Two of Kim Jong-un’s top weapons chiefs have not been seen in public in weeks raising fears North Korea is preparing for another missile test.
Lieutenant General Kim Rak Gyom, who is in charge of the country’s nuclear programme, and Ri Man Gon, Kim’s chief missile engineer, were both notably absent at two major public celebrations in the last week.
The men are unlikely to have been dismissed, having been praised over the progress of the country’s weapon programme, leading to speculation in the South Korean media that they are preparing another test, according to Daily Mail.
North Korea was thought to be preparing a missile launch for October 10, the anniversary of the founding of the Worker’s Party of Korea and to coincide with Columbus Day in the US.
While no test materialised on that occasion, it is now thought the hermit state could be preparing another for the 19th Party Congress in China on October 18.
The date is the most important political event to take place in China in years, and will likely be used by leader Xi Jingping to indicate who will take over from him when he stands down at the end of his second term in five years.
While North Korea and China were firm allies, a series of recent sanctions and statements from Beijing urging Kim to end his missile launches have changed that.
Earlier this year the North issued a rare rebuke to China, accusing it of forgetting history and siding with American “imperialists”.
Rak Gyom, who is almost always at Kim’s side during important public occasions, was missing during a major rally in Pyongyang on Saturday, according to the North Korea Times.
He was also absent for the anniversary of the ruling party’s founding on Tuesday. Man Gon was also missing during both events.
A 2.9 MAGNITUDE earthquake has been recorded near Kim Jong-un’s nuclear test site.
It comes after a 6.1 magnitude quake last month, which Pyongyang claims was the result of a hydrogen bomb test.
Today’s quake was 23km north east of Sungjibaegam, towards the border with China, which has been used by the secret state to carry out nuclear drills.
A statement on the US Geological Survey website reads: “This event occurred in the area of the previous North Korean nuclear tests.
“The event has earthquake-like characteristics, however, we cannot conclusively confirm at this time the nature (natural or human-made) of the event.”
A 3.4 magnitude quake last month near the same location sparked fears there could have been another nuclear test.
This comes after two key officials involved in North Korea’s nuclear and missile program were reportedly nowhere to be seen during public events this week, fuelling speculation that another missile launch or nuke test could be imminent, Fox News reports.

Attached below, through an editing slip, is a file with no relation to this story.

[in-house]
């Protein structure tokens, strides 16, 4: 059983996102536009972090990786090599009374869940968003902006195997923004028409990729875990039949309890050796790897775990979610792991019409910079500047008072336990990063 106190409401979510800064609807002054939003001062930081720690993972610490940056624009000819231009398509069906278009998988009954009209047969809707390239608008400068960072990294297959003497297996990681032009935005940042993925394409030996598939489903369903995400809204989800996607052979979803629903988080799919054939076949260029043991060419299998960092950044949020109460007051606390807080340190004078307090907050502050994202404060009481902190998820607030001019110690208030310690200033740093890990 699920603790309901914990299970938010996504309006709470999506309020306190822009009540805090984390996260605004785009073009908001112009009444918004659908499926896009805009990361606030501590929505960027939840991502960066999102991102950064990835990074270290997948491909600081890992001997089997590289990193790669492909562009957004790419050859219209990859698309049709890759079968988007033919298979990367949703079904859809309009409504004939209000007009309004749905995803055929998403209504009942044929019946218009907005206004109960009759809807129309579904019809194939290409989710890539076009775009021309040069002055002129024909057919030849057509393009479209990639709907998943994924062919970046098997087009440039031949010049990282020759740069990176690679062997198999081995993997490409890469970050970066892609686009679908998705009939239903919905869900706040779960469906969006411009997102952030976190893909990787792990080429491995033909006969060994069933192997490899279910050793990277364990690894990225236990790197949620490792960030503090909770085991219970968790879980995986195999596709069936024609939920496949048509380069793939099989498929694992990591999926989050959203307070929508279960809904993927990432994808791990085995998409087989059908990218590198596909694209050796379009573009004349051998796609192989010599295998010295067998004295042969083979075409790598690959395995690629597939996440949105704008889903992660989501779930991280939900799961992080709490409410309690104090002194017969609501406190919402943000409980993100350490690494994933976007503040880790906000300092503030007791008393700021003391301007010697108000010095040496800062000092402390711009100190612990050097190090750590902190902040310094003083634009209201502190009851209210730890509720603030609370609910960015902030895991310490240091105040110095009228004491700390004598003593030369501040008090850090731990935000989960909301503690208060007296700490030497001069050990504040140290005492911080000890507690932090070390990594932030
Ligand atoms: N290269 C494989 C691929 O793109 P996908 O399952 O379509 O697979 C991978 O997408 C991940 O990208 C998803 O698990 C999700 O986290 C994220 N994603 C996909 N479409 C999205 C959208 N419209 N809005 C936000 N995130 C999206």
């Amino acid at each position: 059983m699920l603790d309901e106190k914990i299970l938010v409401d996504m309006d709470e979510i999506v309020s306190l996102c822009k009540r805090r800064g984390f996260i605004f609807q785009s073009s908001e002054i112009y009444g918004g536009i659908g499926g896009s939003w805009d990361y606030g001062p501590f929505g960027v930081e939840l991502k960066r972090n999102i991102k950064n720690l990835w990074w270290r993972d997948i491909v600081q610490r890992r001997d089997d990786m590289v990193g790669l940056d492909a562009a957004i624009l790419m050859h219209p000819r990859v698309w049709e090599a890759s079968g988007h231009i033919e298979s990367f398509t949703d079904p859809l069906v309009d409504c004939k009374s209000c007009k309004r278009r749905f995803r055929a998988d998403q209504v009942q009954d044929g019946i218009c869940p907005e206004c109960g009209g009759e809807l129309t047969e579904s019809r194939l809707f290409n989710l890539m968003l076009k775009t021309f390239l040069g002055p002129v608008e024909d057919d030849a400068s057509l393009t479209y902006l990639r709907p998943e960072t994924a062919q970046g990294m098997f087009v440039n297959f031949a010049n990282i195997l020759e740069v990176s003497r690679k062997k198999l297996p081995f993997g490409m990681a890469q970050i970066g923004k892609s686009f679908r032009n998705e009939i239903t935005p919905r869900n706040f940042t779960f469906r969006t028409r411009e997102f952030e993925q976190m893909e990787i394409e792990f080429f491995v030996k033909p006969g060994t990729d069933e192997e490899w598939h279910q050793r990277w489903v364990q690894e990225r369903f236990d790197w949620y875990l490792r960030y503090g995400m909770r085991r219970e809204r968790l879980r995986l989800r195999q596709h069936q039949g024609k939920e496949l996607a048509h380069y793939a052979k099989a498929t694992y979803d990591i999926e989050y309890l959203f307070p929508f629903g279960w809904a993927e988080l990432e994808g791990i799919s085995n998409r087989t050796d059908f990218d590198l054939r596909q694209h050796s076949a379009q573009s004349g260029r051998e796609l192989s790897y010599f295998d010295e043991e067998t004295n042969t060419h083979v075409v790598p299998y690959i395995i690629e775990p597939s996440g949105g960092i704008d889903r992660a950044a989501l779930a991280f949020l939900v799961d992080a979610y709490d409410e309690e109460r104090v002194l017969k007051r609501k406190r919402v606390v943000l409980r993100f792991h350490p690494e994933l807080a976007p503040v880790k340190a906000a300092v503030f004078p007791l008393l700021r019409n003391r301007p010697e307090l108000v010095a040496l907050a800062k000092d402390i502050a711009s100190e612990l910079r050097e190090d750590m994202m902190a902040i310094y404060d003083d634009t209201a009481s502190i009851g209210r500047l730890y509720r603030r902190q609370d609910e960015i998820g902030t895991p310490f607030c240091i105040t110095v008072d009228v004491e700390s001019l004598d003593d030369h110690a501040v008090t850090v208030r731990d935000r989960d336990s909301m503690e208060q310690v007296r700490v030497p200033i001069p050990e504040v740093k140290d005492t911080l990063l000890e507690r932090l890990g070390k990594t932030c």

Ri Man-gon, supervisor of the nuclear and missile development department, and Kim Rak-gyom, the head of the strategic rocket forces, were noticeably missing at a Saturday mass rally in Pyongyang and a Tuesday celebration for the anniversary of the Worker’s Party of Korea, according to South Korean newspaper Chosun Ilbo.
A government-funded organisation staff member told the publication there was “little chance” the top officials were removed from their positions because they were “praised for [recent] major achievements.”
“It’s highly likely that they were absent because they’d been given an important assignment,” the employee said.
The discovery was based on recently released photos of celebrations and rallies on Saturday and Tuesday. Ri and Kim Rak-gyom have been present at previous public events.
Officials have warned that North Korea could use special holidays to launch a new missile. Monday marked the anniversary of the country’s first nuclear bomb test carried out 11 years ago. North Korean citizens also continued to celebrate the Worker’s Party anniversary throughout the week.
The hermit kingdom has carried out its previous nuclear tests during Memorial Day Weekend, Lunar New Year celebrations in China and Kim Jong-un’s birthday.
Pyongyang carried out its last missile launch in September. That missile flew over Japan before splashing into the Pacific Ocean. The missile reached a height of 480 miles and flew 2300 miles out, putting Guam in range for a possible strike that Kim Jong-un has threatened in recent months.
North Korean Foreign Minister Ri Yong-ho continued his scathing attack on Wednesday after President Trump’s speech at the United Nations General Assembly, saying the US president “lit the wick of war” with his words.
“We need to settle the final score, only with a hail of fire, not words,” he told Russia’s state-run TASS news agency.